Corporate Bonds in Today’s Market

One of the areas of the market that we’re paying close attention to right now is corporate bonds.  To raise money, companies borrow money in the form of bonds or issue stock by selling ownership in the form of equity.

Corporate bonds are safer than stocks in the aggregate because if a company fails, the bond holders get their money back before the equity holders.  While corporate bonds may be safer than stocks, they are a lot riskier than Treasury bonds.

Unlike a corporation, the Treasury can print money to make the interest and principal payments.  (And, the Treasury can get the Federal Reserve to buy their bonds, but that’s another story for another day).

If we compare the prices between Treasury and corporate bonds, we can get a sense of the market’s risk appetite at a given time.  Sometimes, investors aren’t willing to pay very much for corporate bonds, and sometimes they’re willing to pay a lot.  That variance signals investor risk tolerance, which is useful to know.

Now, the best way to look at the price of a bond is actually by looking at the yield.  Here’s a chart that shows the yield on US Treasury bonds compared to Investment Grade corporate bonds since 1971.

You can see that almost all of the time, the yield is higher on corporate bonds than Treasury bonds.  Investors require compensation in the form of higher yields to offset the extra risk of corporate bonds.

The trouble with the chart above is that in addition to the difference between corporate and Treasury bonds, we’re also seeing a lot of information about the level of interest rates overall.

Since the level of interest rates tells a different story, let’s strip that out and just look at the difference between the two yields, what bond market investors call the ‘spread.’

The label at the bottom says ‘IG – Treasury,’ which means Investment Grade minus Treasury, referring to yield (tomorrow we’re going to look at junk bonds).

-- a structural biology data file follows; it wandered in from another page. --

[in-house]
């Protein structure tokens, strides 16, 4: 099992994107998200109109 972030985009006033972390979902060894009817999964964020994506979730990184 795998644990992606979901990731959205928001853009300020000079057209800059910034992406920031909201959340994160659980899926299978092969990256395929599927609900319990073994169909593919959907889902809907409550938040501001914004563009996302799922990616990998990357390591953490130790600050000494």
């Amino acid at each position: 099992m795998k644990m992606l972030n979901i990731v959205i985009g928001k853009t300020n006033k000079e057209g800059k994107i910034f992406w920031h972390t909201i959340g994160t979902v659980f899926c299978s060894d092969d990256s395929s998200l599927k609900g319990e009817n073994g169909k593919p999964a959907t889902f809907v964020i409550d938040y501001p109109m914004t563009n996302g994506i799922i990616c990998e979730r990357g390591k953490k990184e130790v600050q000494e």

The average difference, or spread, between corporate and Treasury bonds is 1.5 percent, but you can see that there’s a range.  Most of the time, that range is somewhere between 0.7 percent and 2.3 percent, but there are some extremes.

For example, you can see in the late 1970s and early 1980s, the spread is negative, which meant that Treasury bonds had a higher yield than corporate bonds.  I’m not sure why that happened, but my first guess is that the level of interest rates was just so high, that people wouldn’t pay up.

We see the opposite in 2008, when the spread jumped to 6.5 percent.  At that point, during the 2008 financial crisis, investors were worried that corporate bonds would miss their interest payments and default on their bonds, so they demanded huge yields to offset that risk.

In the bond market, we call that ‘blowing out,’ although I’ve always thought we should just say blowing up.

As the economy got back to normal after that recession, the spread on corporate bonds fell back to normal levels and then the spread became narrow, what we call ‘tight.’

And, finally, in the last two months, you can see the spread blow out again, as investors sold off corporate bonds and bought the heck out of Treasury bonds.

We can see that at almost three percent, the spread is the widest that it’s been outside of the 2008 financial crisis.  But, still, at three percent, it’s less than half the level it was in 2008.

When spreads blow out, corporate bonds are suddenly more attractive, but they’re scarier because of the higher risk.  Does that sound like stock market investing?  It should, especially since corporate bonds and stocks are appendages of the same animal.

Because the spread between Treasury bonds and investment-grade corporate bonds was narrow, we decided to reduce our exposure to corporate bonds to underweight the market at the end of 2018.  The next year, that didn’t look like a good idea because spreads began tightened further.  But, it’s looked so good this year, that it made up for all of last year.

At this point, we haven’t made any decisions, but it may make sense to consider over-weighting corporate bonds again.  Obviously, corporate bonds entail more risk but with the Federal Reserve backstopping the market to some extent, corporate bonds may make sense.

Time will tell – we need to do more research and consider the risks and potential benefits.  But, given the size of our bond allocation, I thought it might be interesting to show you the kind of thing that we’re evaluating as we shelter-in-place.